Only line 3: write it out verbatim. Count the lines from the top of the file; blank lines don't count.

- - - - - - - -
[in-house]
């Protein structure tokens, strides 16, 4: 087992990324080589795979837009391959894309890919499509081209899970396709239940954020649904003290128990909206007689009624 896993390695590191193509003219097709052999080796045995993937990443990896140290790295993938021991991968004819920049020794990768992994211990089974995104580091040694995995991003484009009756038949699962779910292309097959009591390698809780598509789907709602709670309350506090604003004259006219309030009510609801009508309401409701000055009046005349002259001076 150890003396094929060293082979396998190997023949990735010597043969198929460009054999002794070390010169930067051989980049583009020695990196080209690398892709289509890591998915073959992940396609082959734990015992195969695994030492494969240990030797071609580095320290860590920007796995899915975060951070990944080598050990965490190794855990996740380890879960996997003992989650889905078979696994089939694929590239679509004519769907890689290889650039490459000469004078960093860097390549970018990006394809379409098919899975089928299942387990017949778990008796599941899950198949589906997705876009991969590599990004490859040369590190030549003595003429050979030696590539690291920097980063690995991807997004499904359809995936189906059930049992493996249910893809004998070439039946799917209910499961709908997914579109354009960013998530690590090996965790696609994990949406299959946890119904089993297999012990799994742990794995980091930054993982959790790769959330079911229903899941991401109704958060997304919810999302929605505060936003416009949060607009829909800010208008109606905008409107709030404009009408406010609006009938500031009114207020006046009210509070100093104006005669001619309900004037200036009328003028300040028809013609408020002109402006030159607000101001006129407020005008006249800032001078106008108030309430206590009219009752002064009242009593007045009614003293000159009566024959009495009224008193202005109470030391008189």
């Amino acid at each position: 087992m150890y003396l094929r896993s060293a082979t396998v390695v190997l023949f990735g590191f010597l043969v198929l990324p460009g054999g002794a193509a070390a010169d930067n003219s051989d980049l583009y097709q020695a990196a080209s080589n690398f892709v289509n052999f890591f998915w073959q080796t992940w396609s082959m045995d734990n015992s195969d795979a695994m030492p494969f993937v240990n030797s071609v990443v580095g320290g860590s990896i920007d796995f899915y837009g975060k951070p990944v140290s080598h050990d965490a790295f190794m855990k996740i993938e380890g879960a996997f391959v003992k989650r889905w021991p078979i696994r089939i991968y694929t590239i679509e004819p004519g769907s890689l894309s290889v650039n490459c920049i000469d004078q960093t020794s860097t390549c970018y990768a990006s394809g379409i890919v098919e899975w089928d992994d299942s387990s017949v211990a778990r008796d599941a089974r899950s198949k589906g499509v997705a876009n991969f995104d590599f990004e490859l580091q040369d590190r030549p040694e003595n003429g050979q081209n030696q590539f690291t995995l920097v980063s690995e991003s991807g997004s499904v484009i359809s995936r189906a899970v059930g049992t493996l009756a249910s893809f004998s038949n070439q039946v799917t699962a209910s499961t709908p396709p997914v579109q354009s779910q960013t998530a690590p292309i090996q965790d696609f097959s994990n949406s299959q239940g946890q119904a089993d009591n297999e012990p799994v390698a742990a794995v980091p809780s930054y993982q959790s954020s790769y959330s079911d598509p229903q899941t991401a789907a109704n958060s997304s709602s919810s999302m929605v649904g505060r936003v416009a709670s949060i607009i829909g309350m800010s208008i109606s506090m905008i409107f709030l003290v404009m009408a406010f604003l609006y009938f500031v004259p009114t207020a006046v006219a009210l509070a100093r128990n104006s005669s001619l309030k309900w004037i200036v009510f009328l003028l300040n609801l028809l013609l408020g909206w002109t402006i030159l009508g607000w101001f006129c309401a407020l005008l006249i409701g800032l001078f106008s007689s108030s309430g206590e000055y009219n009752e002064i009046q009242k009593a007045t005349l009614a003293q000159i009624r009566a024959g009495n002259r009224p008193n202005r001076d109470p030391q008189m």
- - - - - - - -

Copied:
């Amino acid at each position: 087992m150890y003396l094929r896993s060293a082979t396998v390695v190997l023949f990735g590191f010597l043969v198929l990324p460009g054999g002794a193509a070390a010169d930067n003219s051989d980049l583009y097709q020695a990196a080209s080589n690398f892709v289509n052999f890591f998915w073959q080796t992940w396609s082959m045995d734990n015992s195969d795979a695994m030492p494969f993937v240990n030797s071609v990443v580095g320290g860590s990896i920007d796995f899915y837009g975060k951070p990944v140290s080598h050990d965490a790295f190794m855990k996740i993938e380890g879960a996997f391959v003992k989650r889905w021991p078979i696994r089939i991968y694929t590239i679509e004819p004519g769907s890689l894309s290889v650039n490459c920049i000469d004078q960093t020794s860097t390549c970018y990768a990006s394809g379409i890919v098919e899975w089928d992994d299942s387990s017949v211990a778990r008796d599941a089974r899950s198949k589906g499509v997705a876009n991969f995104d590599f990004e490859l580091q040369d590190r030549p040694e003595n003429g050979q081209n030696q590539f690291t995995l920097v980063s690995e991003s991807g997004s499904v484009i359809s995936r189906a899970v059930g049992t493996l009756a249910s893809f004998s038949n070439q039946v799917t699962a209910s499961t709908p396709p997914v579109q354009s779910q960013t998530a690590p292309i090996q965790d696609f097959s994990n949406s299959q239940g946890q119904a089993d009591n297999e012990p799994v390698a742990a794995v980091p809780s930054y993982q959790s954020s790769y959330s079911d598509p229903q899941t991401a789907a109704n958060s997304s709602s919810s999302m929605v649904g505060r936003v416009a709670s949060i607009i829909g309350m800010s208008i109606s506090m905008i409107f709030l003290v404009m009408a406010f604003l609006y009938f500031v004259p009114t207020a006046v006219a009210l509070a100093r128990n104006s005669s001619l309030k309900w004037i200036v009510f009328l003028l300040n609801l028809l013609l408020g909206w002109t402006i030159l009508g607000w101001f006129c309401a407020l005008l006249i409701g800032l001078f106008s007689s108030s309430g206590e000055y009219n009752e002064i009046q009242k009593a007045t005349l009614a003293q000159i009624r009566a024959g009495n002259r009224p008193n202005r001076d109470p030391q008189m």